A new report written by Advocates Without Boundaries says there is evidence that detainees are also tortured in gazetted police cells and prison jails to extract information from suspects.
Previously, many suspects held under notoriously harsh forms of extralegal detention claimed to have been subjected to torture in ungazzeted safe houses and chieftaincy of military intelligence facilities.
According to the report titled “Baseline survey on pretrial detention,” many of the inmates interviewed, accused police officers, prison warders, and fellow inmates of torturing them in holding cells.
The research was conducted in West Nile, Northern, and Central Uganda. About 12 prison stations and five police cells were visited. These were chosen based on the high number of inmates on remand, available knowledge on the coverage and experience in prisons and police cells, and the possession of unique characteristics in some of the selected regions due to the available reports, such as the high number of refugees in detention.
Inmates in police cells reported that 42 per cent of all forms of torture were perpetrated by police officers and 48 per cent by fellow suspects in police detention. The beating of suspects under detention and other inhumane torture methods were used by the police to get information from the inmates.
Speaking anonymously, one respondent said, “I have seen fellow suspects who were taken out of here [police cells] and returned with visible bruises from beatings.”
Sandrah Businge (not her real name), a Rwandese refugee who once operated a hairdressing salon in Kyaka refugee camp, recalled several forms of torture at the hands of the Chieftaincy of Military Intelligence (CMI) officers in Kireka. Businge said she only found relief when she was moved to a gazetted government prison.
Although several suspects preferred to be held in gazetted government prisons instead of police cells, suspects on remand also reported different forms of torture. In the report, 77 per cent of inmates held in different government prisons said they had been tortured by fellow inmates, especially the Katikkiros (leaders) of the prisoners.
However, the Katikkiros acted on the orders of prison warders to extract information from suspects under duress. Also, prison warders accounted for 33 per cent of all forms of torture in prison cells.
Assistant Commissioner of Prisons, Leo Natukunda, noted that Ugandan Prisons Services had taken different initiatives to improve the adherence to human rights in prisons. These initiatives, Natukunda said, were binding for both prisoners and prison guards.
“I would agree that some katikkiros torture fellow inmates, but torture is not widespread. We have institutions like the Uganda Human Rights Commission that visit our prisons regularly to monitor our adherence to human rights. We have also established human rights committees in all prisons across the country. These committees are comprised of both prison guards and prisoners. These committees discuss and monitor human rights observance in prisons. This has reduced cases of prisoner-to-prisoner torture. All prison staff know that they are liable if they torture any prisoner,” Natukunda added.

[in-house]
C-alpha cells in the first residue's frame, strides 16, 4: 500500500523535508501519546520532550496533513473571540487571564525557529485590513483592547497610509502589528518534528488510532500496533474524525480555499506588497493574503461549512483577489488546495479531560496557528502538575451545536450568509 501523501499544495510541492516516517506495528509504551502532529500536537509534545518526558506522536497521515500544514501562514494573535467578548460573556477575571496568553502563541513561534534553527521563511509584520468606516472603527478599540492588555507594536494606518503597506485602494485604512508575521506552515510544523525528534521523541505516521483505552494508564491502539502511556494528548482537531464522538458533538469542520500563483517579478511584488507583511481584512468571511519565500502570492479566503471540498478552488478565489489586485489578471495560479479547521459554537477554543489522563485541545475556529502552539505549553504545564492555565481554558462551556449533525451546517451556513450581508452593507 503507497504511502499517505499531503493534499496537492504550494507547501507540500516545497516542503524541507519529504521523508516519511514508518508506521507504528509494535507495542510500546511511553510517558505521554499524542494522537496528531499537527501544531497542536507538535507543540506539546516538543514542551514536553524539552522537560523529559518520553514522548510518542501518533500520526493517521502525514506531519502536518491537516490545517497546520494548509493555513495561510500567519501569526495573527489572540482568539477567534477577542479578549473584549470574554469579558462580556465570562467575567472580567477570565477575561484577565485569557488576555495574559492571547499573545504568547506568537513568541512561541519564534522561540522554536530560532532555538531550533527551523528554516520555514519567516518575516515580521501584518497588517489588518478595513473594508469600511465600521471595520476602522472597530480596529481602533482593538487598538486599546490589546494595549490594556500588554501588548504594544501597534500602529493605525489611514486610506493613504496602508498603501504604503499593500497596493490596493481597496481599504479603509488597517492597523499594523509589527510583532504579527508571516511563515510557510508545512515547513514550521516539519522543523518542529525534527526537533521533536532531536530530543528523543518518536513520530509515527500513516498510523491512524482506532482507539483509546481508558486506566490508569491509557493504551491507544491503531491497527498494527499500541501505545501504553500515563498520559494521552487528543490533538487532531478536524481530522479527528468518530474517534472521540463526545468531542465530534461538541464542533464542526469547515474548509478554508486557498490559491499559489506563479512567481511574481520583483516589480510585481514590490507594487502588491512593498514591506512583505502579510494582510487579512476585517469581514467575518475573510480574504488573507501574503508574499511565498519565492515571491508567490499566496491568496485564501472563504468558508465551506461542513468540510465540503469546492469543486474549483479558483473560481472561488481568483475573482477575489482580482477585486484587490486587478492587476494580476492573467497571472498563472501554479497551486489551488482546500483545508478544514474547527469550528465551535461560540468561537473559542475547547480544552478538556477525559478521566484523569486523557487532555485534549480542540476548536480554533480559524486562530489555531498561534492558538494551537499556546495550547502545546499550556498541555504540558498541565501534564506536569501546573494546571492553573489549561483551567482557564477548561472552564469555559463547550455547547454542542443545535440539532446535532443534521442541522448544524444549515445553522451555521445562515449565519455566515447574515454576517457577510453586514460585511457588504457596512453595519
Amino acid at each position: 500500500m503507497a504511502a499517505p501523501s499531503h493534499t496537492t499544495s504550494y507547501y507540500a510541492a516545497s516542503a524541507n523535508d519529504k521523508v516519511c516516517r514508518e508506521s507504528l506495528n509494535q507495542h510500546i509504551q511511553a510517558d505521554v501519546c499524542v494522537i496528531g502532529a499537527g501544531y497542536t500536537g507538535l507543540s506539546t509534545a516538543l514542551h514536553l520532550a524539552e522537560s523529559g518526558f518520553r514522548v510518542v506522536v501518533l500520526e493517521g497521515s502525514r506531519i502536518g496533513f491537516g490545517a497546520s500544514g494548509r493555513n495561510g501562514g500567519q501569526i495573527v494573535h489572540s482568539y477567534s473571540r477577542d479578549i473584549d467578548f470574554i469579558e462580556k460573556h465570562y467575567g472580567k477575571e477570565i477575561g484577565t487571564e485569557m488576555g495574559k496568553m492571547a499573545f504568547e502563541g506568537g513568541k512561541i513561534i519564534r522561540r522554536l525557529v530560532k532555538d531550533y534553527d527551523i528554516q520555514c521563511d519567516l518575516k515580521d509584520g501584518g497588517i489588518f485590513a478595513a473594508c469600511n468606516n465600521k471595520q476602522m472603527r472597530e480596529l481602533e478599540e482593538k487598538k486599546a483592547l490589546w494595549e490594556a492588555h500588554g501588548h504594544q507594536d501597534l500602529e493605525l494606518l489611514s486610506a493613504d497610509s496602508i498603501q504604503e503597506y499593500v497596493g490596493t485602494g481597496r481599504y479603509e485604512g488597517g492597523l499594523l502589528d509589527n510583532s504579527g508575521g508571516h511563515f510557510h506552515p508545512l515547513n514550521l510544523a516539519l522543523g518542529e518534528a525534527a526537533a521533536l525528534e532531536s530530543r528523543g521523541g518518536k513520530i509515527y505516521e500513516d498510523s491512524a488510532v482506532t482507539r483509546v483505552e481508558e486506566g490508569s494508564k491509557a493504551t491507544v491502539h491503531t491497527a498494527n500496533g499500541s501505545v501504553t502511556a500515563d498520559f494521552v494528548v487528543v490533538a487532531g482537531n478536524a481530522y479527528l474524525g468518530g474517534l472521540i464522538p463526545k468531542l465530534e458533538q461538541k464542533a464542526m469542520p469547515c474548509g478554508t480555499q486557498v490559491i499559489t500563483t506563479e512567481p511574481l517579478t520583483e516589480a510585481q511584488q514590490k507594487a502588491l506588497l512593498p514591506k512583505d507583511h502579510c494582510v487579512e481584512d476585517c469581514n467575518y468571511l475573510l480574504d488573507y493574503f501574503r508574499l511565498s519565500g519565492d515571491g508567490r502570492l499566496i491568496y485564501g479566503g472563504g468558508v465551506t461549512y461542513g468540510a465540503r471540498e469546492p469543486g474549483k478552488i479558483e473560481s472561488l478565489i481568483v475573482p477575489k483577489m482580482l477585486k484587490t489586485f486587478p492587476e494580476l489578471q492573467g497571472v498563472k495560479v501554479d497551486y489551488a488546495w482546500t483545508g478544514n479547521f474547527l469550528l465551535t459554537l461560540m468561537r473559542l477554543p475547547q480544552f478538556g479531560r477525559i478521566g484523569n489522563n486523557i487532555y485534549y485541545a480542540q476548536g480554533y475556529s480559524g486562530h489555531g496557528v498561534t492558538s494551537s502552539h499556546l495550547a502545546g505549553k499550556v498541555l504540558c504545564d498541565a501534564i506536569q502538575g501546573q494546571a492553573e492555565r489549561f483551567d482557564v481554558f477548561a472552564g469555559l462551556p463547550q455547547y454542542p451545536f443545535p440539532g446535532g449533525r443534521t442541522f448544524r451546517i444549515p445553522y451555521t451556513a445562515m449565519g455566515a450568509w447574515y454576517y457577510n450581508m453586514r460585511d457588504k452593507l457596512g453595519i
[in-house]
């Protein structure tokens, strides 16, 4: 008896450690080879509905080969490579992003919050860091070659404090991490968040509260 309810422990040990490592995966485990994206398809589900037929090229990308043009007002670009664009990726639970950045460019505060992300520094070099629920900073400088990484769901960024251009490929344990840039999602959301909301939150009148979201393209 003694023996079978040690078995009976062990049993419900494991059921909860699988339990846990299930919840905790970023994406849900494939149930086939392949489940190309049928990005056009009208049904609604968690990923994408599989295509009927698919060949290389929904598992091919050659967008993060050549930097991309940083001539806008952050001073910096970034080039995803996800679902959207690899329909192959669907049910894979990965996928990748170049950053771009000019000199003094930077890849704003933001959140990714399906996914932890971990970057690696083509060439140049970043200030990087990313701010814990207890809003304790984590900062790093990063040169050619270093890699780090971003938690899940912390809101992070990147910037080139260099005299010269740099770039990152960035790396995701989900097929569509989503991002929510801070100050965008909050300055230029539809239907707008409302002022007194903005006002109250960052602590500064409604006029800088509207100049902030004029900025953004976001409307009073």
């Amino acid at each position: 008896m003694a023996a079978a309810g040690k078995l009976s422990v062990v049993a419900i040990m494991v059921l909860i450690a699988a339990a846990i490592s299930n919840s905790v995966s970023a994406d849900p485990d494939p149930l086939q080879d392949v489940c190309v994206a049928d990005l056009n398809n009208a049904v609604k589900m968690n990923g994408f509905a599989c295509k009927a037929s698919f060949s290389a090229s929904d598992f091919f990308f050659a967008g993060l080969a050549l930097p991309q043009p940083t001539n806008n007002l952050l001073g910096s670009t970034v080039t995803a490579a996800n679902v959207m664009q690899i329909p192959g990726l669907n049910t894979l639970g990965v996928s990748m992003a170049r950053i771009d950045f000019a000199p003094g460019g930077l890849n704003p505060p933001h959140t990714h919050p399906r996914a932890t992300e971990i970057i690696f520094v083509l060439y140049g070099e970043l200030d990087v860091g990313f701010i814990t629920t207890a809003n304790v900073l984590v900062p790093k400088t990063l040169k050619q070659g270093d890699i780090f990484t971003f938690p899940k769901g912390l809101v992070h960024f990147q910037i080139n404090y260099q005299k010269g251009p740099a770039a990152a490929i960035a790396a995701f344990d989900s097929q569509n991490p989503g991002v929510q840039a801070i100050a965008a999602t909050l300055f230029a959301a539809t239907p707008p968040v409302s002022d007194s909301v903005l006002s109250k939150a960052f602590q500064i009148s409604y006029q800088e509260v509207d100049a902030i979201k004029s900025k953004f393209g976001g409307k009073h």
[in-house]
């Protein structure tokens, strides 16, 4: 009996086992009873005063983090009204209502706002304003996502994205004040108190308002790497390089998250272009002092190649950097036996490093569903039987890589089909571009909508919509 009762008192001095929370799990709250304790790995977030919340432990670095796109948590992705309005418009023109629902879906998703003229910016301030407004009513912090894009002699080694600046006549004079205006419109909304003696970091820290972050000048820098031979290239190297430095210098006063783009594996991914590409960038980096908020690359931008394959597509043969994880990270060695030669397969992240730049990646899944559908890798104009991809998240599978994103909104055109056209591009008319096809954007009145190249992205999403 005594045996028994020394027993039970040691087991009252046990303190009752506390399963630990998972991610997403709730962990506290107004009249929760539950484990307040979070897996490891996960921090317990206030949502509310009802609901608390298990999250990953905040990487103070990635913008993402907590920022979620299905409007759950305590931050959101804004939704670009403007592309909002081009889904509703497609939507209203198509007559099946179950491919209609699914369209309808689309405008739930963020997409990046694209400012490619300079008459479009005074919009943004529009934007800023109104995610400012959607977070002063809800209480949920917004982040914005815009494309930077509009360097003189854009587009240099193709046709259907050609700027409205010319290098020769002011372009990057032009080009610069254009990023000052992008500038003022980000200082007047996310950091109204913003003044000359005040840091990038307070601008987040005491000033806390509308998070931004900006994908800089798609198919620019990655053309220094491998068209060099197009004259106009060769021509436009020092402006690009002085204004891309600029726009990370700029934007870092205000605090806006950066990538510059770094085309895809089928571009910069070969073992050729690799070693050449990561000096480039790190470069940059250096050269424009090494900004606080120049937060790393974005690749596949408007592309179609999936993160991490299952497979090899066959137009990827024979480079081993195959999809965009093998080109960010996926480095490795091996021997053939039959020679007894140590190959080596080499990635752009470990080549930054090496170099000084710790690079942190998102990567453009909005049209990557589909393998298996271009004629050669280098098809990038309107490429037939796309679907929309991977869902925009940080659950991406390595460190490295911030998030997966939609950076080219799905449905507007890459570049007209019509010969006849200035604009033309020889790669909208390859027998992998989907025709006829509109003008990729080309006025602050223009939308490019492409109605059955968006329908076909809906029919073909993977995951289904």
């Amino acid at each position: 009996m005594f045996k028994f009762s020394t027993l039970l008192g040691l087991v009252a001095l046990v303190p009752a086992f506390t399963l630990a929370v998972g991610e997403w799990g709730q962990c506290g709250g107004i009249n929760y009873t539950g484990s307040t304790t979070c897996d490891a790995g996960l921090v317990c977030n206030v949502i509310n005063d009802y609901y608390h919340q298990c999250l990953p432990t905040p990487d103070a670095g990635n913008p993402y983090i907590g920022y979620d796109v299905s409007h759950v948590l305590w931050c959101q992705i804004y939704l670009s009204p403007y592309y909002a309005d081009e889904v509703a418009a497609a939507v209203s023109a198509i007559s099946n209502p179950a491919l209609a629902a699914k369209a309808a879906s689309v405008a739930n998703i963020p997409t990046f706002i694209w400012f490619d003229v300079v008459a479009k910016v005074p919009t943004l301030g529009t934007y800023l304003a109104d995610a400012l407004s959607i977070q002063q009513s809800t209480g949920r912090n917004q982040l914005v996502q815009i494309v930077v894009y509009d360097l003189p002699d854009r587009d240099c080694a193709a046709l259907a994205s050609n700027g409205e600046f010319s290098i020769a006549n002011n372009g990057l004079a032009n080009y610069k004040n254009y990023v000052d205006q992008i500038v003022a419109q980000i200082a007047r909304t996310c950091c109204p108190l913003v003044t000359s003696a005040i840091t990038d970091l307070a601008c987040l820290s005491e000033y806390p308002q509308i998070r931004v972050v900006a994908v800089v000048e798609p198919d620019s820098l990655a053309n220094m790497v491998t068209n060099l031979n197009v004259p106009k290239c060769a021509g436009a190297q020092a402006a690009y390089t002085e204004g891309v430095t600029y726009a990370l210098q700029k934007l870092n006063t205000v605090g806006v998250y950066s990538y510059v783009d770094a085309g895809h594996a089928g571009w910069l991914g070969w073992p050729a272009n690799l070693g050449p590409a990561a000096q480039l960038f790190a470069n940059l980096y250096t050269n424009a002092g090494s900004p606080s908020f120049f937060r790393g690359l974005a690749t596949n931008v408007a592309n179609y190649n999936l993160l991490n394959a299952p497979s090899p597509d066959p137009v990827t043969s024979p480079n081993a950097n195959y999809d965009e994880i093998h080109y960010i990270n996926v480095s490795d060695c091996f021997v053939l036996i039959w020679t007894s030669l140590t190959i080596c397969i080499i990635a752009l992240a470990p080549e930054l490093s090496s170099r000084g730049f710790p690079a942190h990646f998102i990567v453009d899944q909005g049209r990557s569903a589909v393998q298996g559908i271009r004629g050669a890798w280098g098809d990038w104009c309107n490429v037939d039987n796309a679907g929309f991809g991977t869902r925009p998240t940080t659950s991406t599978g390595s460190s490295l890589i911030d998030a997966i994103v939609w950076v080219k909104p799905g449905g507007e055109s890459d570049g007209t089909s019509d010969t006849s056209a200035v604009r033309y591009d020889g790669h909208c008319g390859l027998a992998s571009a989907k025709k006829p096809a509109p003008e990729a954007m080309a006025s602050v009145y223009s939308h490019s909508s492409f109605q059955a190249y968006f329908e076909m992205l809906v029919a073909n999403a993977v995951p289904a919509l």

Although there is a proper reporting mechanism in place to address the torture of suspects, prisoners reported that the mechanism was overlooked by the senior leadership of the prisons. Frustrated by the ineptness of the prison leadership, an inmate at Luzira Murchison Bay prison said, “Whenever a case of torture is reported to the officer in charge, he does not show any form of interest in handling such a case. This discourages us from reporting such cases.”
While meeting journalists at State House Nakasero in December 2022, President Yoweri Museveni blamed the different cases of torture and abductions on the rigid and tortuous upbringing of law enforcement officers.
Museveni said, “After the 2020 riots, I called meetings with these security people and gave them guidelines in writing. These guidelines are already in the law. What I was doing was something under the law. It is okay to arrest someone, but how do you arrest them? I have told security people not to beat suspects. No beating! You can get the facts without beating people through proper intelligence and interrogation. We need more separation of roles through capacity building. A single person cannot play the roles of the arrester, investigator, and prosecutor.”
Despite Museveni’s pronouncements, suspects have continued to report several forms of torture at the hands of both the police and the prison authorities. Speaking to The Observer, Mariam Fauzat Wangadya, the chairperson of the Uganda Human Rights Commission, said the commission would continue to carry out parallel investigations to get torture out of detention centers.
Wangadya noted that any individuals found to have taken part in torturing suspects would be individually charged under Uganda’s Human Rights Enforcement Act, 2018.
Section 10 of the Act holds public officers like police officers and prison officers individually liable for the violation of a person’s rights or freedoms committed either individually or in a group. The law clearly states that individual officers shall pay a portion of the compensation as has been ordered by the court.